For the April edition of H&HN, I'll be writing about how the increased pressures on hospital CEOs as of late — from reform implementation to cost pressures to new regulatory challenges — are making an already stressful job tougher than ever. I've been talking to a variety of hospital CEOs and management consultants, who recommended strategies ranging from more thorough succession planning to delegating key clinical and strategic responsibilities to other members of the senior leadership team.


What I've found most interesting, though, was the optimistic attitude of the three hospital CEOs I interviewed for the story. Granted, it would be hard to find a CEO who would admit that the stresses of the job are too much to handle — that's not something a CEO is going to want his board to come across during a Google search. But I was impressed by the optimism and opportunistic spirit of the CEOs I talked to. Here's some of what they have to say about stress and burnout:

Tony Armada, CEO of Advocate General Lutheran Hospital in Park Ridge, Ill., urges leaders to fight stress by embracing the current wave of change:

"If you are a leader who has a hard time managing through rapid changes, then it will certainly add another stressor to your life because you have to do more with less. I don't believe the paradigm would be that you continue to do what you're doing and expect better results."

Robert Laskowski, M.D., president and CEO of Christiana Care Health System in Wilmington, Del., says that while he "tries to make sure there's balance in my life," the current challenges facing him and his institution represent the biggest chance at making an imprint in his 35-year career as a health care executive:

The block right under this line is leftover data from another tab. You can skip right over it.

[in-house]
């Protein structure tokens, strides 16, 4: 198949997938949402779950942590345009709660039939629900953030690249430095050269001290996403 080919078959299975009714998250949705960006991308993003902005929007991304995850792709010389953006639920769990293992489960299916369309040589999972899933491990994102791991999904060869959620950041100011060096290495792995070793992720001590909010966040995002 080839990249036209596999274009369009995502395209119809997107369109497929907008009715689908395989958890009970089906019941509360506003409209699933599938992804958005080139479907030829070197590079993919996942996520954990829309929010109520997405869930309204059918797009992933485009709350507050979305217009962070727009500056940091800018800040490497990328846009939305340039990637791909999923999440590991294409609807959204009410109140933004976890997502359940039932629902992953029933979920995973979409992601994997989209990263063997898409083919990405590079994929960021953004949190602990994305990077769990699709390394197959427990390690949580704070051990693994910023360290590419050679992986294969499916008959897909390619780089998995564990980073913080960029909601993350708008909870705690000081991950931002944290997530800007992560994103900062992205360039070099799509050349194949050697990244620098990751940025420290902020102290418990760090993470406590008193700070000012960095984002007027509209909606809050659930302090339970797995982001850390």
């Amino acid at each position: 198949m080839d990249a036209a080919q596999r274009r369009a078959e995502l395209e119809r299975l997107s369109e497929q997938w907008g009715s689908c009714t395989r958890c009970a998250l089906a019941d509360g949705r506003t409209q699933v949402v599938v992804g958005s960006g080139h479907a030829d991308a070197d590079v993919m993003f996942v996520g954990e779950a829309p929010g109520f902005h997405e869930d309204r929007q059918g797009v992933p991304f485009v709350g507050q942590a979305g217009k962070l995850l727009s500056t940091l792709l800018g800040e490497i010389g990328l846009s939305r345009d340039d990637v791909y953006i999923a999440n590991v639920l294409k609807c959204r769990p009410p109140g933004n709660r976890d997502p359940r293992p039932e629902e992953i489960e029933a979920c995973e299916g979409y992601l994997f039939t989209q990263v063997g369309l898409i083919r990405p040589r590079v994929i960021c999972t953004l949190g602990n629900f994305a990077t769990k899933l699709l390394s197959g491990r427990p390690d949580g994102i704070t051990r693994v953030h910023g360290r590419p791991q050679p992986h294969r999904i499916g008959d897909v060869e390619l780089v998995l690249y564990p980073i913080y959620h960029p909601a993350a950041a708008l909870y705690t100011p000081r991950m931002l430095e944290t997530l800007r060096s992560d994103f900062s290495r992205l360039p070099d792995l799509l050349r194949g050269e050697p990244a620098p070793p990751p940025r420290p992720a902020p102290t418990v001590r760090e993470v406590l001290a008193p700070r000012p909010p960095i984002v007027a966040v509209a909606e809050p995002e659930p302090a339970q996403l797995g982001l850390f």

"This is the most exciting time I've been in in my career. There's the greatest opportunity to make a quantum leap in our ability to serve."

Robert Wise, CEO of Hunterdon Medical Center in Flemington, N.J., says he understands why other CEOs may be considering retirement, but personally he's invigorated by the implementation of health reform and other changes to the health care delivery system.

"I can't ignore the challenges health reform is offering. From my point of view, I see it as an opportunity. For those who aren't ready to accept the challenge of a change in focus and a reinvigoration of the senior position, I can understand the opportunity presented to retire."

Email your thoughts to